Cactus, Inc. (NYSE:WHD) has announced that it will pay a dividend of $0.11 per share on the 15th of September. This payment means the dividend yield will be 1.1%, which is below the average for the industry.
Cactus' Earnings Easily Cover The Distributions
While yield is important, another factor to consider about a company's dividend is whether the current payout levels are feasible. Before making this announcement, Cactus was easily earning enough to cover the dividend. As a result, a large proportion of what it earned was being reinvested back into the business.
Over the next year, EPS is forecast to expand by 80.6%. If the dividend continues along recent trends, we estimate the payout ratio will be 19%, which is in the range that makes us comfortable with the sustainability of the dividend.
Cactus Doesn't Have A Long Payment History
The company has maintained a consistent dividend for a few years now, but we would like to see a longer track record before relying on it. Since 2019, the annual payment back then was $0.36, compared to the most recent full-year payment of $0.44. This means that it has been growing its distributions at 6.9% per annum over that time. Cactus has a nice track record of dividend growth but we would wait until we see a longer track record before getting too confident.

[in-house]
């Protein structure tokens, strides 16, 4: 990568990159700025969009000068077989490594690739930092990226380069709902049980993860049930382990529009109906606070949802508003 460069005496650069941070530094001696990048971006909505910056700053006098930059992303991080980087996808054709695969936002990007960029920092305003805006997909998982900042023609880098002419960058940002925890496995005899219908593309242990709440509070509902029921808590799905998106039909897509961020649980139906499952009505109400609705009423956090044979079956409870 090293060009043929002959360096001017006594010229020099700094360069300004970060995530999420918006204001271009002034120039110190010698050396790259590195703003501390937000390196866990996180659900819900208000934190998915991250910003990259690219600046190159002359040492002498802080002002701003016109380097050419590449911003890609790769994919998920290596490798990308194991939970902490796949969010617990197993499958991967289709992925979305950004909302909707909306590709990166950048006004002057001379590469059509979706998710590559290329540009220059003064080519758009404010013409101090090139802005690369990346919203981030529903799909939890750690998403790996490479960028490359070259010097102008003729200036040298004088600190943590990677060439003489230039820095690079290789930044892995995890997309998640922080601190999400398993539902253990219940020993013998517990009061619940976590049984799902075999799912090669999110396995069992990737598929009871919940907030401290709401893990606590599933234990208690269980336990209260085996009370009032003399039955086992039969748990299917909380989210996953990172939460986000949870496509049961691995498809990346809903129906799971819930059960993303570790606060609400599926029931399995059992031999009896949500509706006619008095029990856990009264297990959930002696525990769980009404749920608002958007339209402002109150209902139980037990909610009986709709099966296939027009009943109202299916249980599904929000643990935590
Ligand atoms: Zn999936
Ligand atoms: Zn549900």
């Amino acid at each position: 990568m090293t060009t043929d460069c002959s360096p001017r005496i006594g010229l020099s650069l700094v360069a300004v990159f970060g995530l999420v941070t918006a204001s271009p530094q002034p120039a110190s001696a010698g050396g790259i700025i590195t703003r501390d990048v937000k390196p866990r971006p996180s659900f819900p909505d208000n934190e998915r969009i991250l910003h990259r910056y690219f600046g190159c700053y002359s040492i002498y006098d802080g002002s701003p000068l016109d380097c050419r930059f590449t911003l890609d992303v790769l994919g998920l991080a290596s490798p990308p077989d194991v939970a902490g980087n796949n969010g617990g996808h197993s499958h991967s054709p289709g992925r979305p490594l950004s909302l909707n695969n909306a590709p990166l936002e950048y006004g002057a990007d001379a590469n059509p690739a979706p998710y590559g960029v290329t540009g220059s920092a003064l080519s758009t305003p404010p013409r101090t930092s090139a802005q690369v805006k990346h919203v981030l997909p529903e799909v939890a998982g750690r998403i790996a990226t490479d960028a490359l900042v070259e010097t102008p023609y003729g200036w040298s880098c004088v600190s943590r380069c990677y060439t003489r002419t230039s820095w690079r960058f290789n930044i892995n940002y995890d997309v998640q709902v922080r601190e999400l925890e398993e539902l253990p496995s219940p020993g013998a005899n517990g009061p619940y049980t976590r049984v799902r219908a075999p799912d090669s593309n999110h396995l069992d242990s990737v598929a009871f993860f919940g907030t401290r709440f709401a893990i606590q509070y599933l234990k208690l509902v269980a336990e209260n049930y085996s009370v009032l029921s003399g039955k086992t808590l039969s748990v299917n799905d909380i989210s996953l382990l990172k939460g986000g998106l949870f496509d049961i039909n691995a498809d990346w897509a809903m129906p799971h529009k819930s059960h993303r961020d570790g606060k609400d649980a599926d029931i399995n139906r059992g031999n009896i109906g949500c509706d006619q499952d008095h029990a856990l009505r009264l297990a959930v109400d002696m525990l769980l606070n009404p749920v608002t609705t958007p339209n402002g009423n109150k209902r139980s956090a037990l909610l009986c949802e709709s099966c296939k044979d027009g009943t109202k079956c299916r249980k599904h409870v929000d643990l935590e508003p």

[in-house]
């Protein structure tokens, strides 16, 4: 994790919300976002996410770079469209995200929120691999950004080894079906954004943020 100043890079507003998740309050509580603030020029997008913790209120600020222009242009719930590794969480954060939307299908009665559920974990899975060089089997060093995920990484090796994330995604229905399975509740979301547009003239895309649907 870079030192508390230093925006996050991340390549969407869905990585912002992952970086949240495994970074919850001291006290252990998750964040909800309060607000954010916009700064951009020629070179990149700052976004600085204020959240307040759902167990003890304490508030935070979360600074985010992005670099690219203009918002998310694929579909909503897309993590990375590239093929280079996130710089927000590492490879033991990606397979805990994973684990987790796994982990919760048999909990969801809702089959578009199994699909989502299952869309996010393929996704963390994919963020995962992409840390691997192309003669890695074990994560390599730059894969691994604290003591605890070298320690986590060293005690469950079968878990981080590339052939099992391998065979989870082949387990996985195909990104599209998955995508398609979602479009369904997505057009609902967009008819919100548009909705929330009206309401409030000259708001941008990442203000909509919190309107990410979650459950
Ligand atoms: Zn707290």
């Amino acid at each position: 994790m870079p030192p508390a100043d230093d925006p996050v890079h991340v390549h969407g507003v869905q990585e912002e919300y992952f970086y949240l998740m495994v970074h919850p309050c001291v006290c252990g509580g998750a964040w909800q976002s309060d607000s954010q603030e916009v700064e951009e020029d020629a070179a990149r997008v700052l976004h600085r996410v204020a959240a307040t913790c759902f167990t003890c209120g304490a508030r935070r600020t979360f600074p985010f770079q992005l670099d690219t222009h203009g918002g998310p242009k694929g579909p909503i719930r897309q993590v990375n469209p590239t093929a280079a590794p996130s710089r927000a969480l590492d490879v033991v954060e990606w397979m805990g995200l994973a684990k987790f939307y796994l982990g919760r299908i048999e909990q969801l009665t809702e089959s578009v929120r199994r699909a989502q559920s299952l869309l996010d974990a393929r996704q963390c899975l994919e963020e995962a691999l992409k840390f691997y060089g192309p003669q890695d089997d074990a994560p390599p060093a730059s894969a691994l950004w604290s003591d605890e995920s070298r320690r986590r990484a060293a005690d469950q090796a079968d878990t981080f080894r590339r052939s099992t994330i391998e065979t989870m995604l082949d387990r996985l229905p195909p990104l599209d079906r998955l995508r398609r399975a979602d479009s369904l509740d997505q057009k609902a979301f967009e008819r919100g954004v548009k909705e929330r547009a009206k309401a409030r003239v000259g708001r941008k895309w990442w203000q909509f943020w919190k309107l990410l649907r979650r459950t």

Dividend Growth Potential Is Shaky
Some investors will be chomping at the bit to buy some of the company's stock based on its dividend history. However, things aren't all that rosy. Over the past five years, it looks as though Cactus' EPS has declined at around 86% a year. A sharp decline in earnings per share is not great from from a dividend perspective. Even conservative payout ratios can come under pressure if earnings fall far enough. It's not all bad news though, as the earnings are predicted to rise over the next 12 months - we would just be a bit cautious until this becomes a long term trend.
Our Thoughts On Cactus' Dividend
Overall, it's nice to see a consistent dividend payment, but we think that longer term, the current level of payment might be unsustainable. The payments haven't been particularly stable and we don't see huge growth potential, but with the dividend well covered by cash flows it could prove to be reliable over the short term. We would probably look elsewhere for an income investment.
Market movements attest to how highly valued a consistent dividend policy is compared to one which is more unpredictable. At the same time, there are other factors our readers should be conscious of before pouring capital into a stock. As an example, we've identified 1 warning sign for Cactus that you should be aware of before investing. Looking for more high-yielding dividend ideas? Try our collection of strong dividend payers.
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